Interested in starting your own entrepreneurial journey in fine arts but unsure what to expect? Then read up on our interview with Cheryl Kline, Founder and Owner of Kline Academy of Fine Art, located in Los Angeles, CA, USA.
What's your business, and who are your customers?
We are a skill-based art academy dedicated to teaching historic and contemporary drawing and painting techniques to teens and adults of all skill levels. Classical techniques, French and Italian academy, as well as innovative abstract, non-objective, and Bay Area figurative. Our students are very diverse - teens working on a portfolio for college, adults who want to advance their painting skills, animation and video artists, tattoo artists, retirees, and basically anyone who wants to get better at their art-making.
Tell us about yourself
I was a working artist, and I also had about 10 students. I started Kline Academy of Fine Art in 2007. My partner and I purchased the property on Motor Ave in Los Angeles on an interest-only loan until we could get funding. This was supposed to be a place for my personal studio and a classroom. But in 2008, there was a financial crash, and to survive, I gave up my studio, added a classroom, and created an academy. I hired my artist friends whose work I loved, and a school was born!
I have had to put my own work on hold over the years and try to juggle the demand from the galleries that represent me. It has surely been a juggle, but what motivates me each day is to see all who come to our studio for art classes... it's more than an art school; it's an arts social event.
What's your biggest accomplishment as a business owner?
My biggest accomplishment is surviving since 2008! Anyone who got past 2008 and Covid should receive an award! Not only that, we kept our artists working throughout the pandemic.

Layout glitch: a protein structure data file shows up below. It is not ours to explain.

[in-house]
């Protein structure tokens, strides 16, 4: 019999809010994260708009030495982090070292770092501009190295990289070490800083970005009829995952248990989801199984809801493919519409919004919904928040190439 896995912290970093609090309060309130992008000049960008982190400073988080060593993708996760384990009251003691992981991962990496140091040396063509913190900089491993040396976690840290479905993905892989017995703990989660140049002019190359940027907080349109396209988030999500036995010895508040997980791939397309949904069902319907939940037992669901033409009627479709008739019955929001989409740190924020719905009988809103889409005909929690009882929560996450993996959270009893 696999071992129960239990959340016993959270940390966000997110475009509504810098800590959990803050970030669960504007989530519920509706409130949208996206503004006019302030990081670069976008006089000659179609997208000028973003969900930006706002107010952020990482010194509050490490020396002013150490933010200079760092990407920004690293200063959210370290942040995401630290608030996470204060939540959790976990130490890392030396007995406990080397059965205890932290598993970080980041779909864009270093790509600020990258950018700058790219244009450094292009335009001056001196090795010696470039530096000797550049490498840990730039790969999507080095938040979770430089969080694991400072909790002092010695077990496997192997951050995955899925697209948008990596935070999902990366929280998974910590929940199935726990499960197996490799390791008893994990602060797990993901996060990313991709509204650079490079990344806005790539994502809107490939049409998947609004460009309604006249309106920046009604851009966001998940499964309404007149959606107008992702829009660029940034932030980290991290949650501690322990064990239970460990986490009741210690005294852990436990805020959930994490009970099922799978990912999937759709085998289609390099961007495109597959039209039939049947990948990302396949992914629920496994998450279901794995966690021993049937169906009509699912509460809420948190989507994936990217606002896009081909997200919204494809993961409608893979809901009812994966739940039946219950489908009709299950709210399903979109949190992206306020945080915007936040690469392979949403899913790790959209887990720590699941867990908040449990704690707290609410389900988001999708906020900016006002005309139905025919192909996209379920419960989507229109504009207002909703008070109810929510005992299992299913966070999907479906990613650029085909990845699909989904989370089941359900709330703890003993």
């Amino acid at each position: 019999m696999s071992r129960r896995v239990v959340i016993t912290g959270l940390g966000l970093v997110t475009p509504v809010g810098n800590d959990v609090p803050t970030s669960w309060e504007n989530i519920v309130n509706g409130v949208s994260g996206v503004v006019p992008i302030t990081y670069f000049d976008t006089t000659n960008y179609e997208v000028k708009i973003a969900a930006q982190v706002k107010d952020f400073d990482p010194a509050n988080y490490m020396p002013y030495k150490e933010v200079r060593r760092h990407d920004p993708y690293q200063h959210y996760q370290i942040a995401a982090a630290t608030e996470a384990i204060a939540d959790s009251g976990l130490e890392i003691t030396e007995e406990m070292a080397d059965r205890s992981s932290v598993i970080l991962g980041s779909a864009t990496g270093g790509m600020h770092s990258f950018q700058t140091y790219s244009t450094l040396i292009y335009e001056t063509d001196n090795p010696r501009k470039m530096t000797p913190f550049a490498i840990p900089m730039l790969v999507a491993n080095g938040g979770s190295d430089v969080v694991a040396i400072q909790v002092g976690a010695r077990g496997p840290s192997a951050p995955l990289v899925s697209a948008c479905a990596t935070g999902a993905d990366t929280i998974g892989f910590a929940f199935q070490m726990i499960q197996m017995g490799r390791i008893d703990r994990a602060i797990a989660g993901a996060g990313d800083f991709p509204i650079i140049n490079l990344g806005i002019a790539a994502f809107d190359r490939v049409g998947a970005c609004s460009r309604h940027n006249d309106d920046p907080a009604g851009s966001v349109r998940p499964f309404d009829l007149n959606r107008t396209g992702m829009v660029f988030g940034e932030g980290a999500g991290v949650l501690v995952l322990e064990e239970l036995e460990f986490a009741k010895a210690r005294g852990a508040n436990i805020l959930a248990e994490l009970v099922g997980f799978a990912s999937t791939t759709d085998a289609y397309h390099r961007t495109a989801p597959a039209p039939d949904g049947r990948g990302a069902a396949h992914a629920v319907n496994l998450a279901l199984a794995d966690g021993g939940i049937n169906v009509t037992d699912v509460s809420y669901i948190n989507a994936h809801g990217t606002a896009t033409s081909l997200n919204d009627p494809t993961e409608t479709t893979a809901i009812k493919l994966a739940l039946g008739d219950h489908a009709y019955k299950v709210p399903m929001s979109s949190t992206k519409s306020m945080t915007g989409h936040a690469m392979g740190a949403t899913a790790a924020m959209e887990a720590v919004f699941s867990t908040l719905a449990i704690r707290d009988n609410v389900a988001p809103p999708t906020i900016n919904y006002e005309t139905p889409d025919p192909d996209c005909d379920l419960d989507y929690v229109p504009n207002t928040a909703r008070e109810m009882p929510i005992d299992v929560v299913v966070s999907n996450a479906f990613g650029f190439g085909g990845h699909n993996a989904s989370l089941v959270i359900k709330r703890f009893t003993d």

What's one of the hardest things that come with being a business owner?
In the beginning, being able to pay all the bills on time like rent or mortgage, property taxes, upkeep, payroll etc. I used to wait until someone would pay for a month of classes and then race to the DWP to pay the electric bill just before it would be shut off. Once business starts to improve, it's hard sometimes to think about taking risks to continue to build your business like adding more to an advertising budget or hiring a new employee because you never know when the next crisis will hit and you don’t want to be stuck without a cushion or “nest egg.” Also, having to wear all the “hats” to make a business run smoothly and be successful. I still answer the main phone 24/7 so I don’t miss a potential new student. Another difficulty is overworking and not taking “me” time. This is super important for any entrepreneur to be sure to set boundaries and know when your body, mind and spirit needs to be nurtured. Working with many types of personalities, skill sets, backgrounds, cultural differences, age groups will surely give you some sleepless nights. Remember too, that no matter how hard you try to be a considerate employer, someone will always find fault with you and it only takes one disgruntled person to poison your team. I wake up every day and try to do my best to keep the business running and growing so everyone has a job and at the end of the day, that is all you can do.
What are the top tips you'd give to anyone looking to start, run and grow a business today?
It's not as easy as you think. What is your overhead vs. what you are offering = price you charge. Find an equation that gives you the true cost of what you are offering. Overhead, advertising, staff hours, social media ads, other advertising, hotel, air, food, transportation, etc., assistance during a workshop, monetary loss due to cancellations, etc.
Where can people find you and your business?
If you like what you've read here and have your own story as a solo or small business entrepreneur that you'd like to share, then please answer these interview questions. We'd love to feature your journey on these pages.
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